Gov. Tim Walz, running for reelection on a promise of “One Minnesota,” once described Republicans as naturally inclined to “demonize” others before mockingly accusing them of using “The Handmaid’s Tale” as an “operator’s manual.”
“The Handmaid’s Tale” is a book by Margaret Atwood, popularized by a hit television adaptation, wherein women are essentially enslaved, raped, and forced to bear children for a class of male rulers called “commanders.”
This is the reality Republicans want, according to Walz, who is attempting to position himself as the “bipartisan” candidate in the race for governor.
But he didn’t stop there.
“If you don’t think they’re coming after your marriage, if you don’t think they’re coming after your children … um … the logic behind what they did of denying a woman a right to make her own health care decisions would certainly be in line for them to deny women the right to vote. What would have been absurd a decade ago is now our reality,” Walz said.
These comments were made during Walz’s guest appearance at the Second District DFL’s virtual convention this May.
“We’ve made progress, but it’s not because we’re getting much help from our Republican neighbors,” Walz told the group of party activists, referring to his legislative priorities.
“We’re not going to get much help, but the one thing that’s clear is when the Republicans have no plan, they turn towards division and they turn to their natural inclination to simply try and demonize those that they don’t understand,” he added.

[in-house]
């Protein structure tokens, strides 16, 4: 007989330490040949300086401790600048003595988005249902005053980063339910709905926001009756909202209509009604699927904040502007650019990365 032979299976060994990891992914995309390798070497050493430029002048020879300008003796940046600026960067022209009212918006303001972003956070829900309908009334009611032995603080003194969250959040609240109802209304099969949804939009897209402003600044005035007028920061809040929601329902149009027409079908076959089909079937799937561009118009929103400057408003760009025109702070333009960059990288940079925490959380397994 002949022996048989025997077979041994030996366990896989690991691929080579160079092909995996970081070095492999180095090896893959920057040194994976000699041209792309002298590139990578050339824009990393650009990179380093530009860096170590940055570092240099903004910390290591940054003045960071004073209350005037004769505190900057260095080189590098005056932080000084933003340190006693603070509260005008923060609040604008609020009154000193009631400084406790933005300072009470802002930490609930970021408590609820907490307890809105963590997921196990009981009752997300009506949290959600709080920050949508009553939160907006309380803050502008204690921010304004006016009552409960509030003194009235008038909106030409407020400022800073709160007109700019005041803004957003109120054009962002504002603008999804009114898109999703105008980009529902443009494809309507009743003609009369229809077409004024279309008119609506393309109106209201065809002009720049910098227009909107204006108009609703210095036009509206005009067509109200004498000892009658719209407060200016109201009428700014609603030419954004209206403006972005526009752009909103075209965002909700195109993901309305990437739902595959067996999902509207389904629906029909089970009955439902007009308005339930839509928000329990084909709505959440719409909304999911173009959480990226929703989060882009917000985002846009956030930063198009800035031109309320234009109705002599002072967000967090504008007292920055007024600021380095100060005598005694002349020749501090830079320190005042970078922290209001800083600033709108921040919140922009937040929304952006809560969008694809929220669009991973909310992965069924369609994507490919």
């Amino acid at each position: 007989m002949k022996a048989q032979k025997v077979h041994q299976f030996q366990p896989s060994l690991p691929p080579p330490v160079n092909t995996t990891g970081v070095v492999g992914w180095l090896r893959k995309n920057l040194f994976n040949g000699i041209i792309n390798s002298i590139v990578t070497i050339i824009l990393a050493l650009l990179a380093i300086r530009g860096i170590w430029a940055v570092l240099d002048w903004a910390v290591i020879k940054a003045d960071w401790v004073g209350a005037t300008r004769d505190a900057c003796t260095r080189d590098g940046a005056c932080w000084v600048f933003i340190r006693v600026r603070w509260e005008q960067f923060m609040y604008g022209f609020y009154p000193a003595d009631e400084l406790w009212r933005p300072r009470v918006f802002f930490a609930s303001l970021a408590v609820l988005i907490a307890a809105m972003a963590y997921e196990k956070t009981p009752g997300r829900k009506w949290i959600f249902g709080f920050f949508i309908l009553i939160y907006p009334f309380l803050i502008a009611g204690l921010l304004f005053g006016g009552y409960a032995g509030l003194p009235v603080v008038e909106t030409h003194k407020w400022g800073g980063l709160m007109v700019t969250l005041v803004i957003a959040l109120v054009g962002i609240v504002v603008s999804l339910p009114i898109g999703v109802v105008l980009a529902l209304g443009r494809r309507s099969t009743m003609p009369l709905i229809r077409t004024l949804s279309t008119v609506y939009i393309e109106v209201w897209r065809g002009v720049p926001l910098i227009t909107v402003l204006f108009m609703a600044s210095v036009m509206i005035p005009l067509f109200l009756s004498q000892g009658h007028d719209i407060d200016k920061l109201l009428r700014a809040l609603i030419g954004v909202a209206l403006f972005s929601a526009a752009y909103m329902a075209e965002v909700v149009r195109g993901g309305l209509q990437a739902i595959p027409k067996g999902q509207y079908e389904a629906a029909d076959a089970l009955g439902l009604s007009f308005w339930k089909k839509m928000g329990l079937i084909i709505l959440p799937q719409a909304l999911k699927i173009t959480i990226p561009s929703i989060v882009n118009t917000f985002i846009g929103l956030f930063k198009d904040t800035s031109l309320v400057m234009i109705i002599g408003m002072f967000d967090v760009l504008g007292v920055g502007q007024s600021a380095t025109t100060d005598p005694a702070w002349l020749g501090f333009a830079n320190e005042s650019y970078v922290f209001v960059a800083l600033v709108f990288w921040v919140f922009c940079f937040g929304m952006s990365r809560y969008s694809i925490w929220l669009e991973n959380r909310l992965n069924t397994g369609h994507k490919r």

He concluded his comments by urging DFLers to “draw a clear line” between themselves and Republicans.
“A lot of folks out there who don’t and are frustrated with politics say both sides do it. That is untrue. That is untrue. We’re dealing with people who don’t think ‘The Handmaid’s Tale’ is fiction. They think it’s an operator’s manual. They think demonizing children for who they are is a good thing,” the governor said.
“I just want to end with this: when I hear them talk about life and all of their self-righteousness, I have a bill in front of the legislature right now that would provide health care to every single child regardless of immigration status. And they won’t hear it,” he concluded.
Walz is in a similar bind as the leader of his party, President Joe Biden, who ran on a message of unifying the country but aggressively attacks his opponents as “semi-fascists” who pose a threat to the “very soul of this country.”
“But there’s no question that the Republican Party today is dominated, driven, and intimidated by Donald Trump and the MAGA Republicans,” Biden said during a highly-criticized primetime address Thursday night. “And that is a threat to this country.”
“They are a threat to our personal rights and to the pursuit of justice, to the rule of law, to the very soul of this country,” he continued.
Gov. Walz will square off against Republican challenger Dr. Scott Jensen in the November election. The two candidates have debated just once so far.
“We’re facing challenges,” Walz said during that debate. “But when we’re facing challenges, the solution is not to divide more of us. It’s to come together.”